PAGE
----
(ARA) - If you are among the millions of homeowners with an adjustable-rate mortgage (ARM), you may be facing increasing interest rates as your loan adjusts. Refinancing might be the solution to your problem.

Homeowners refinance for a variety of reasons including taking cash out of their home's equity to make home improvements, consolidating debt, and of course to obtain a more favorable interest rate. However, many Americans are now refinancing primarily to move from an adjustable rate to a predictable, fixed-rate mortgage to avoid future interest rate adjustments.

"There are many factors to consider when refinancing your mortgage depending on your particular situation," says Jim Ferriter, executive vice president for GMAC Mortgage. "If you have been living in your home for several years or if you're facing a rate reset on an adjustable-rate mortgage, you may find that refinancing pays for itself from the resulting lower monthly payment or from feeling the comfort of having a fixed monthly payment."

Here are some tips from GMAC Mortgage to help you consider whether refinancing is an appropriate option for you.

Know the terms of your current mortgage.

How often will your mortgage adjust? How much will it adjust? These are both important factors to consider when determining if refinancing is a viable option. Contact your lender now so that you are fully aware of the terms of your ARM loan to avoid any surprises when your mortgage adjusts.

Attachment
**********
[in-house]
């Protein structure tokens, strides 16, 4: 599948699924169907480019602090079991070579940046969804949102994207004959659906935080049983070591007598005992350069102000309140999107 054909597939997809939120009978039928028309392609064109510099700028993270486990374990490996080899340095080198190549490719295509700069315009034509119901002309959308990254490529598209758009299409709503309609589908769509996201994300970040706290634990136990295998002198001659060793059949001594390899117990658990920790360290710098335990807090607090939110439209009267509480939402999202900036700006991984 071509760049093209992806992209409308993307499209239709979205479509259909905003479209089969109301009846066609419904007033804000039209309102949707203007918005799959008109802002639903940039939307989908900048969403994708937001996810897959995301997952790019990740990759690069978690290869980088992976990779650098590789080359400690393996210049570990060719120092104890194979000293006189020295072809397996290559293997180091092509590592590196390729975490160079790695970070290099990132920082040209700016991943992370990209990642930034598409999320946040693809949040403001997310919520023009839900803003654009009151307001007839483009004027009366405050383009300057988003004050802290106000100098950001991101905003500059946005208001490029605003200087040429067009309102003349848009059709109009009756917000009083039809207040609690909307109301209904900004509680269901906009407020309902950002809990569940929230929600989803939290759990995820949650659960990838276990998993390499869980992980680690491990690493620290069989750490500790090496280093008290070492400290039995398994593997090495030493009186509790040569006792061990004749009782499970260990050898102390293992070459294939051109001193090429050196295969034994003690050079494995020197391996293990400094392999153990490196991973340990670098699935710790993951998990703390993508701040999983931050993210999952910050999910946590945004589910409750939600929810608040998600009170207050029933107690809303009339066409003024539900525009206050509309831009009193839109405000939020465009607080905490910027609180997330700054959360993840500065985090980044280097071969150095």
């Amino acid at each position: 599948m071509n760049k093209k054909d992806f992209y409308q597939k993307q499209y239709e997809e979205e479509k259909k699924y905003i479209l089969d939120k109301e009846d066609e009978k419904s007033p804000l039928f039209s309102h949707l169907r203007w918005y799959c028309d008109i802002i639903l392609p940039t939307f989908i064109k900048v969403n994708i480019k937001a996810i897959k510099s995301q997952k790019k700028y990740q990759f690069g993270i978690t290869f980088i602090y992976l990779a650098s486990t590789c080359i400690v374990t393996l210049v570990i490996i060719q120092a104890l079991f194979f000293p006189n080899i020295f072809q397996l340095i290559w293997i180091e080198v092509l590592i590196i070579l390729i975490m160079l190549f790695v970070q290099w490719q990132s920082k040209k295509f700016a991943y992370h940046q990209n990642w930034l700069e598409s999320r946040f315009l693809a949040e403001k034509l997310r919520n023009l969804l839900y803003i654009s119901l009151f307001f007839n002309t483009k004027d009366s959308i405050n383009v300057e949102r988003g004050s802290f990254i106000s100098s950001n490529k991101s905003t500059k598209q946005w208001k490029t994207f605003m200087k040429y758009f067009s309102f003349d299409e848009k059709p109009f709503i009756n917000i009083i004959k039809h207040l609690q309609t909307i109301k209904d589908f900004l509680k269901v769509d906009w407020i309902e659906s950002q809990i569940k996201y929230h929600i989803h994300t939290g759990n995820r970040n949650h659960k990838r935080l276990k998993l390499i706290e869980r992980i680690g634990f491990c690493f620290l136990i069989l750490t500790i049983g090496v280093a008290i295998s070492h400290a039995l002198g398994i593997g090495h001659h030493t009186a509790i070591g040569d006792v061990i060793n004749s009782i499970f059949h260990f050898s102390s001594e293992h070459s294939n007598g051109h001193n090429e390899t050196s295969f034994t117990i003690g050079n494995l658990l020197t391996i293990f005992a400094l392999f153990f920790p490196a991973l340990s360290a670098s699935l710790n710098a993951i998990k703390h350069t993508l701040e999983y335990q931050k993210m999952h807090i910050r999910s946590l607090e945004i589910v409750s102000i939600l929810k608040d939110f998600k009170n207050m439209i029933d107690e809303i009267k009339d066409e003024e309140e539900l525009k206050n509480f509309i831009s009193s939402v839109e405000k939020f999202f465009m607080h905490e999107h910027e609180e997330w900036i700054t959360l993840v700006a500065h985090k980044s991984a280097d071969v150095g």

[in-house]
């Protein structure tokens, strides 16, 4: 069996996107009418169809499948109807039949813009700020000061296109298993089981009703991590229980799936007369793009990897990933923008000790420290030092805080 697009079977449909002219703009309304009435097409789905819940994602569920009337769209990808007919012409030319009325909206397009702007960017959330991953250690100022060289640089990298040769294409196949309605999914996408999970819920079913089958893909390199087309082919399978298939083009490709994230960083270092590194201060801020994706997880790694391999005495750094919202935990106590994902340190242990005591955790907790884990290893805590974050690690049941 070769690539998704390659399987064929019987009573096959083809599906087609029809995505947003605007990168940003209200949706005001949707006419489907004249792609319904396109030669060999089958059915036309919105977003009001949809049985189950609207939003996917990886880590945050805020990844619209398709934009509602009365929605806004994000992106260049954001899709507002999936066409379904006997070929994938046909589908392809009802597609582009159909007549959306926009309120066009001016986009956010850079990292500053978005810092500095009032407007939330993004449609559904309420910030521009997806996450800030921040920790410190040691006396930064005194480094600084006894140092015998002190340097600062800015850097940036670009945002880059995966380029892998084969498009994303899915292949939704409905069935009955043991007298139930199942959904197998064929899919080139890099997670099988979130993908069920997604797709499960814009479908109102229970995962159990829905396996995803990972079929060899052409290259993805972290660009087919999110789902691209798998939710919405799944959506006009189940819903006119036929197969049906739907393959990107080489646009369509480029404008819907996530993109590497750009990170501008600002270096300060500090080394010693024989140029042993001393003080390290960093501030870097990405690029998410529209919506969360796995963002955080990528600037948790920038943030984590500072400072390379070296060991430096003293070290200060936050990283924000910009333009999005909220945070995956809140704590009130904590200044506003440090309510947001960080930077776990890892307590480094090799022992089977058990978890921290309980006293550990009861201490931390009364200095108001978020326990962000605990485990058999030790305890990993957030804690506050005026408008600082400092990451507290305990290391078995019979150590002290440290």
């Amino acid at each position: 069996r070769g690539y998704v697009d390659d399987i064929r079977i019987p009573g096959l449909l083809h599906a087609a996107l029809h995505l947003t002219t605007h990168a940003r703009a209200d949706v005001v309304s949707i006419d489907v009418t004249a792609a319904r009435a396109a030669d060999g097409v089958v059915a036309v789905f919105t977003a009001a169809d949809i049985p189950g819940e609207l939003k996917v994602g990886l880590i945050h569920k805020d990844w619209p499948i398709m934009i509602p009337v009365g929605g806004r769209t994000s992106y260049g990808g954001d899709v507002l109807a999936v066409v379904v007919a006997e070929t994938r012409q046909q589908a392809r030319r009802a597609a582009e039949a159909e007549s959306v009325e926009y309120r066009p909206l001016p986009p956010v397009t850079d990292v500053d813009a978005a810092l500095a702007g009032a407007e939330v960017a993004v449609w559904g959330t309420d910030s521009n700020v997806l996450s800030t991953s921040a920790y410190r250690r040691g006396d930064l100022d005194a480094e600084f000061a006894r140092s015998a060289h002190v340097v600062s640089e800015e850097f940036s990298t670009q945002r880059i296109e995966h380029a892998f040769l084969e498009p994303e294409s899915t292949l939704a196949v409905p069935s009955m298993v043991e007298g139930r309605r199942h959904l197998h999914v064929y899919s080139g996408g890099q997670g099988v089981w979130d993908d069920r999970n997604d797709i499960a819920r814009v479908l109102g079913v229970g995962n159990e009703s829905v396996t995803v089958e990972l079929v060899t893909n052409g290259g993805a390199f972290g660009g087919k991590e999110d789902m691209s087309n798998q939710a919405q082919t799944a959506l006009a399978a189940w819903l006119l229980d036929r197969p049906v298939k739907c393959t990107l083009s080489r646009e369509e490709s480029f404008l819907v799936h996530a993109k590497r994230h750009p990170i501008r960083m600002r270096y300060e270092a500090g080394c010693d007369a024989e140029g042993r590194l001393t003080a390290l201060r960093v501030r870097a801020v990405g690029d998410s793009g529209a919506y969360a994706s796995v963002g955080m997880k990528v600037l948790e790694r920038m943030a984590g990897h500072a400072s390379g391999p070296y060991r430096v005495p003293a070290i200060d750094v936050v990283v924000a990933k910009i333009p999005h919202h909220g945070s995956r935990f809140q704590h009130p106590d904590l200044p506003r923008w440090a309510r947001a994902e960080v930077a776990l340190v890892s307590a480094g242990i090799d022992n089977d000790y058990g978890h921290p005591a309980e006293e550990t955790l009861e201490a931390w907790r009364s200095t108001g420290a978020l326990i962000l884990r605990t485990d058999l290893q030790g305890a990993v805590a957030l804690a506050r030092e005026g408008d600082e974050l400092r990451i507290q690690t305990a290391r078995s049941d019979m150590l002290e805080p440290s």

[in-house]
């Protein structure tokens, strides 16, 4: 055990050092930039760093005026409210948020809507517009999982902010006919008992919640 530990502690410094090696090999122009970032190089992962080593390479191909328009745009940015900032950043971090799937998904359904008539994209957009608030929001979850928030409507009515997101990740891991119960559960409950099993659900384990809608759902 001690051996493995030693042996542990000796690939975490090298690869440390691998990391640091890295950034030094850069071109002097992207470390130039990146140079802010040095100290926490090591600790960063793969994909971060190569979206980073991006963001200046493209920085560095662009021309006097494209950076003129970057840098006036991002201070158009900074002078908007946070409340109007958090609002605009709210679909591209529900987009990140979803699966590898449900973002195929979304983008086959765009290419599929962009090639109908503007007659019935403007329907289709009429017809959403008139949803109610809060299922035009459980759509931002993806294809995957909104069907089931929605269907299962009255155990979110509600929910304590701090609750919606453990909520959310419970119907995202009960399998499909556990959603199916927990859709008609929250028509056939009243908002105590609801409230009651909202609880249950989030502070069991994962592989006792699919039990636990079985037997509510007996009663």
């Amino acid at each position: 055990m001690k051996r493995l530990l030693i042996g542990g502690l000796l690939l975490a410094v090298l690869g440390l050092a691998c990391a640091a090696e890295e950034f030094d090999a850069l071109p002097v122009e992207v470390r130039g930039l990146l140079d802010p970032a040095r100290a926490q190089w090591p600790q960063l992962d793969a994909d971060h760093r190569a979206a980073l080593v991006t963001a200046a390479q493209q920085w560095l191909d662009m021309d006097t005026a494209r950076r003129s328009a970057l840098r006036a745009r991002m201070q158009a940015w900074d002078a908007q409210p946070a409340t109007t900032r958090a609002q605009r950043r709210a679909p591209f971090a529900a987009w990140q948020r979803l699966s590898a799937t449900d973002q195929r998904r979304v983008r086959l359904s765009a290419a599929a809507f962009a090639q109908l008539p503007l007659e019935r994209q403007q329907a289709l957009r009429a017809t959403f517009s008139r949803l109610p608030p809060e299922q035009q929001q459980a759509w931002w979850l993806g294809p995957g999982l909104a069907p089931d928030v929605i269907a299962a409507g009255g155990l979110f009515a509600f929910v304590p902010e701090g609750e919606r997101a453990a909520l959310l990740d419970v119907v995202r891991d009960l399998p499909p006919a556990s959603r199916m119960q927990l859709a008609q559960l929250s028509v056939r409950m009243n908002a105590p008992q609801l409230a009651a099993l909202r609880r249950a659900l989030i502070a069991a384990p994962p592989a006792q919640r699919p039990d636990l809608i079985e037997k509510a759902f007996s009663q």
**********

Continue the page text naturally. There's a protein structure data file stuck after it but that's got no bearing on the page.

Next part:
Think about how long you will live in your home.

A big factor in deciding to refinance is calculating how long you will continue to live in your house. The longer you live in your home, the more money you can potentially save in interest costs from refinancing. GMAC Mortgage has several helpful tools on its Web site, http://www.gmacmortage.com, including a break-even calculator that will tell you how many years you will need to live in your home to recoup the cost of refinancing.

Maintain a good credit score.

A good credit score is one factor that could enable you to obtain more favorable financing terms. Paying bills on time and keeping credit card debt low are easy ways to maintain good credit. Check your credit report every year to ensure there are no negative marks on your credit history, such as missed credit card payments or large account balances.

Determine refinancing costs.

Consult a loan officer to figure out what fees are involved with refinancing. You may have to pay an application fee as well as closing costs. You also may choose to pay discount points to buy down the interest rate. By knowing the upfront costs for refinancing, you can determine exactly how much time it will take to recover the expense.

Roll-in refinancing.

You can avoid paying fees upfront and immediately enjoy lower monthly payments, by rolling-in your closing costs into the new loan. Rolling-in your costs is particularly appropriate if you will sell your home or refinance again in a few years because having a higher loan balance will likely matter less than being able to enjoy the immediate benefit of lower monthly payments.

Every homeowner has a different scenario for determining if refinancing is a good option. Here's the bottom line: it might make sense to refinance if you have the opportunity to save money by lowering the cost of your monthly payment -- or the opportunity to seek the comfort of knowing your mortgage payment will remain fixed.

For more information on refinancing options, call (800) 888-GMAC (4622).

This Article is Courtesy of ARA Content

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